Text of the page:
40 years on and Joel Sternfeld’s photo book American Prospects has never been more relevant
The renowned photographer has revised his most noteworthy book, featuring 16 unpublished images depicting the ironic, gritty and uneasy beauty of the American landscape.
- Ayla Angelos
- 28 April 2020
- Reading Time
- 4 minute read
In 1987, esteemed photographer Joel Sternfeld first published his critically acclaimed American Prospects. Chronicling life across the US, the series became an instant classic for its documentation of the environment, and American culture and society. Often regarded as one of the country’s finest colour photographers, Joel’s landscapes became a testament to the calm, gritty and uneasily beautiful scenes found on the road. Four decades have passed since he started shooting the series in 1977 and these photographs hold as much relevance as ever.
Now Joel has launched an updated version of American Prospects with publisher Steidl, featuring texts by Kerry Brougher, Andy Grunberg and Anne W. Tucker. Iconic works have been included – such as the image of a fireman buying pumpkins while a house burns behind him – with the addition of 16 new and unpublished images. Running through his online archive, Joel explains which are new: there’s a hippie commune, a group of Navajo Native Americans sitting in the landscape, an African-American man standing in front of a train. “The women standing on a roof in Alaska, and the last picture – Mexican immigrants outside their home in Texas – are in the new edition,” Joel tells It’s Nice That, giving us a rounded insight into what has been added to this already-momentous collection.
The thing is, take time away from any given project and it will allow a new perspective to grow. For Joel, it was a second take (and a few years) that enabled him to see beyond the original contacts and create something new – but that’s not all. “One reason for republishing the title is that I wanted to print it again,” he says. “It’s just one of those books that – I don’t know how many editions we’ve gone through, about three, four or five – we just printed again. You know, if you’d like to add to the book, now is a good time to do it.”
With this in mind, Joel began the process for this edition by sifting through the negatives from the original American Prospects shoot. “I was really shocked,” he recalls, “because there were negatives that I never bothered to make into contacts in the past.” He hadn’t turned them into contacts for several reasons, he says, one being that he didn’t have a lot of money at the time – “a piece of film cost seven dollars to process, seven dollars for the contacts, and I just couldn’t do everything.”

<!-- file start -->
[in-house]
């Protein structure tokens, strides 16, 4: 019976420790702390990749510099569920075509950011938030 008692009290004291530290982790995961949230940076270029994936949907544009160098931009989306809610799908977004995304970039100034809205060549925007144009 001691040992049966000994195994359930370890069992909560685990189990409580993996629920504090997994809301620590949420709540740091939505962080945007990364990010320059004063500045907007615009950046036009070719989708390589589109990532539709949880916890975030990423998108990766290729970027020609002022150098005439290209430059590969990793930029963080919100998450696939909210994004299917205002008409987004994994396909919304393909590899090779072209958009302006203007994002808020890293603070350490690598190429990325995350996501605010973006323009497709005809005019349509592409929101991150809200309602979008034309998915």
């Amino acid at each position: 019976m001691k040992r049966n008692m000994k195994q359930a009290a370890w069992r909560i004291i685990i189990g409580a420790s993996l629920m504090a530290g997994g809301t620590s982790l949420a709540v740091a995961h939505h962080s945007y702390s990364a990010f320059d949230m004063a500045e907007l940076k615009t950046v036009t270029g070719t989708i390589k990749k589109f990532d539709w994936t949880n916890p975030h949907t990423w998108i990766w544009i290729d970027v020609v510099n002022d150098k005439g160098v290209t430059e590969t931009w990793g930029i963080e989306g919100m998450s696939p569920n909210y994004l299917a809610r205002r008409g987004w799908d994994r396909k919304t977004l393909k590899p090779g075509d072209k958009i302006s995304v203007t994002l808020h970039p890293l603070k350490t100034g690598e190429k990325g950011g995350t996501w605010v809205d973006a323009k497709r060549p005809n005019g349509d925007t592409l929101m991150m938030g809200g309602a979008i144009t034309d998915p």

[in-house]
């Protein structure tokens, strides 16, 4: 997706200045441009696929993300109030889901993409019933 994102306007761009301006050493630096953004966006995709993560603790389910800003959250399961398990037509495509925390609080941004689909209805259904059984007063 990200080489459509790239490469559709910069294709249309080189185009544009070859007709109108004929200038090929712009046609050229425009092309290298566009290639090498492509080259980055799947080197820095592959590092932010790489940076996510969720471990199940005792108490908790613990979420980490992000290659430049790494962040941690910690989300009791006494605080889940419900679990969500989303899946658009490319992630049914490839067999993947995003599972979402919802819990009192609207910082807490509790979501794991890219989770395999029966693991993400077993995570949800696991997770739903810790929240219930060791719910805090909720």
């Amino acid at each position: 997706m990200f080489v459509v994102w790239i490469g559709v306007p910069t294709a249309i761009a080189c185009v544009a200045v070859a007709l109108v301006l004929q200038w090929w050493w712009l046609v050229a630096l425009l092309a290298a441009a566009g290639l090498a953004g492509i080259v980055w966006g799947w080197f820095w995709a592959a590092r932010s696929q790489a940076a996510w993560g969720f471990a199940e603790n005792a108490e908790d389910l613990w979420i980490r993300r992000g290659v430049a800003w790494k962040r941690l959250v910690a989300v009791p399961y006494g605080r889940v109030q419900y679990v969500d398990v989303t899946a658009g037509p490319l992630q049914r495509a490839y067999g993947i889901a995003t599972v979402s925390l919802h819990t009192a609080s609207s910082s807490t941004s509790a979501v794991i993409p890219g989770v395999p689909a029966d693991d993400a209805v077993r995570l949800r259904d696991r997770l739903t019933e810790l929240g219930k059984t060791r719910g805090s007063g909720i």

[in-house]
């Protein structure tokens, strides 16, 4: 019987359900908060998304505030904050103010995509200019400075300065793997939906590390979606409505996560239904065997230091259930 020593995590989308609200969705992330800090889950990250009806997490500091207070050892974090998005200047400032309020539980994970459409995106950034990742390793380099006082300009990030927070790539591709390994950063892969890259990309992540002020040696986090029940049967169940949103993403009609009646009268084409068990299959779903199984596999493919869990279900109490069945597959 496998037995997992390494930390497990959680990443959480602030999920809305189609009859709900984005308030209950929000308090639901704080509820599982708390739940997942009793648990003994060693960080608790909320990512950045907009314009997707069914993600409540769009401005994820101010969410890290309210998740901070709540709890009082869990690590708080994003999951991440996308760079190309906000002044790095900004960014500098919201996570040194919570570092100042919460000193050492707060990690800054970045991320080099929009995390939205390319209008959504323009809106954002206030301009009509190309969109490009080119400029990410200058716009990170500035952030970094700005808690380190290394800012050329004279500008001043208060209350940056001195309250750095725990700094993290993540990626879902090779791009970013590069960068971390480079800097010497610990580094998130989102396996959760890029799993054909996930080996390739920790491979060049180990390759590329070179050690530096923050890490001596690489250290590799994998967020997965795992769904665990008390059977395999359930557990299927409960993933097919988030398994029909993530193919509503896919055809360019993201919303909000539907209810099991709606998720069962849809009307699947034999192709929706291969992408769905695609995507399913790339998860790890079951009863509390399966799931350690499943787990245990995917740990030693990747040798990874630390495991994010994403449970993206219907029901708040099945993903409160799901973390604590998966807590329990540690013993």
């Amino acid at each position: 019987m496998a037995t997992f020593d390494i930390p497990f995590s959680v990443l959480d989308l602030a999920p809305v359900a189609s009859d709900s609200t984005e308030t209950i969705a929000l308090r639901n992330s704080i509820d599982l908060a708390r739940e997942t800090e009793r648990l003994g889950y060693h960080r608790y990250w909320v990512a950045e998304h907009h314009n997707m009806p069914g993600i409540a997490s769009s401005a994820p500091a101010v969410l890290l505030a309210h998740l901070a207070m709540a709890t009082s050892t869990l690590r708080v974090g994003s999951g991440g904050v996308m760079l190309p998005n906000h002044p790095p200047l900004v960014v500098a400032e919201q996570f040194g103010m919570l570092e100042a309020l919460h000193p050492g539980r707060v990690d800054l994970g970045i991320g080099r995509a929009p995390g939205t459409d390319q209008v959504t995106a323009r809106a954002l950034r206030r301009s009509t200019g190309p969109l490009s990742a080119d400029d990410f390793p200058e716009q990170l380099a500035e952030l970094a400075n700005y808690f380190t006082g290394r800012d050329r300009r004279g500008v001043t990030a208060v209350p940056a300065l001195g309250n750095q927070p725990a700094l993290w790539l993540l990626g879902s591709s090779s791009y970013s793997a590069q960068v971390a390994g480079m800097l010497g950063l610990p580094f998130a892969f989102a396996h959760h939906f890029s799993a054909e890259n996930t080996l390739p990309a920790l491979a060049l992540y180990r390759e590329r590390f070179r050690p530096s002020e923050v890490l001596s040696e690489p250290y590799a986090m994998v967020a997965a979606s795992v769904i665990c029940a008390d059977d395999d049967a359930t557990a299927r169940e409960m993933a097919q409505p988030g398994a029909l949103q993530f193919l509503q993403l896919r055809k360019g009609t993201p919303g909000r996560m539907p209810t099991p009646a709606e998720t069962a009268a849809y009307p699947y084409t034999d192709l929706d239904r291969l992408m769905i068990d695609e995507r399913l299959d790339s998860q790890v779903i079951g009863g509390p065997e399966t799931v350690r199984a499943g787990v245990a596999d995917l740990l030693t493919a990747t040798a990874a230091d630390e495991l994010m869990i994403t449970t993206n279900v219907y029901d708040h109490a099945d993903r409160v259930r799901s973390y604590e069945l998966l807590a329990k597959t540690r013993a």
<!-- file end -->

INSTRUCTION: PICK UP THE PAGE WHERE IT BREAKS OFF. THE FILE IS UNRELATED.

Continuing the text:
Back in the 1970s, Joel earned a BA from Dartmouth College before teaching photography at Sarah Lawrence College in New York (where he now holds the Noble Foundation Chair in Art and Cultural History). It was around this time that he’d started to take colour photographs after discovering and learning the colour theory of Johannes Itten and Josef Albers. The late 1980s arrived and Joel’s landmark book came with it, exploring the landscapes of the United States with irony and grit. Since then, Joel has had a fulfilling career working with artist Melinda Hunt documenting New York City’s public cemetery on Hart Island, publishing various books on class and stereotypes found in America, and he’s received numerous awards (he was the recipient of two Guggenheim Fellowships and spent a year in Italy on a Rome Prize).
While working on the series, Joel would be shooting five or six negatives a day and “storyboarding mentally” as he traversed the roads in his Volkswagen camper – “there were no cell phones.” He would even spend around six months without seeing the negatives, and in “certain cases” that was OK – he’d be storyboarding late at night with things he’d “presume” were interesting. “And suddenly, a year went past and I was seeing them for the first time – I was amazed, it’s so interesting when you give yourself a second perspective.”
He now refers to two images, one of a family on the road who have all their belongings with them and a pick-up truck, the other depicting a family of Mexican immigrants outside their shop. “It seems to me that the lower-income people in America are still in dire straits,” he says, discussing how the family beside the pick-up evokes a strong narrative for the photographer. “It just astounds me that such a place could exist in America. I’m also interested in the story behind it, because it reflects the entire treatment of Native Americans by the white community.”
The revision of American Prospects is a stark reminder that such issues of course continue to this day, despite the fact that the book was initially published over three decades ago. As for the future, Joel plans to launch a new publication called History and Pictures with supporting text. But is this the last revision of his iconic series? “For me, American Prospects is done for the time being.”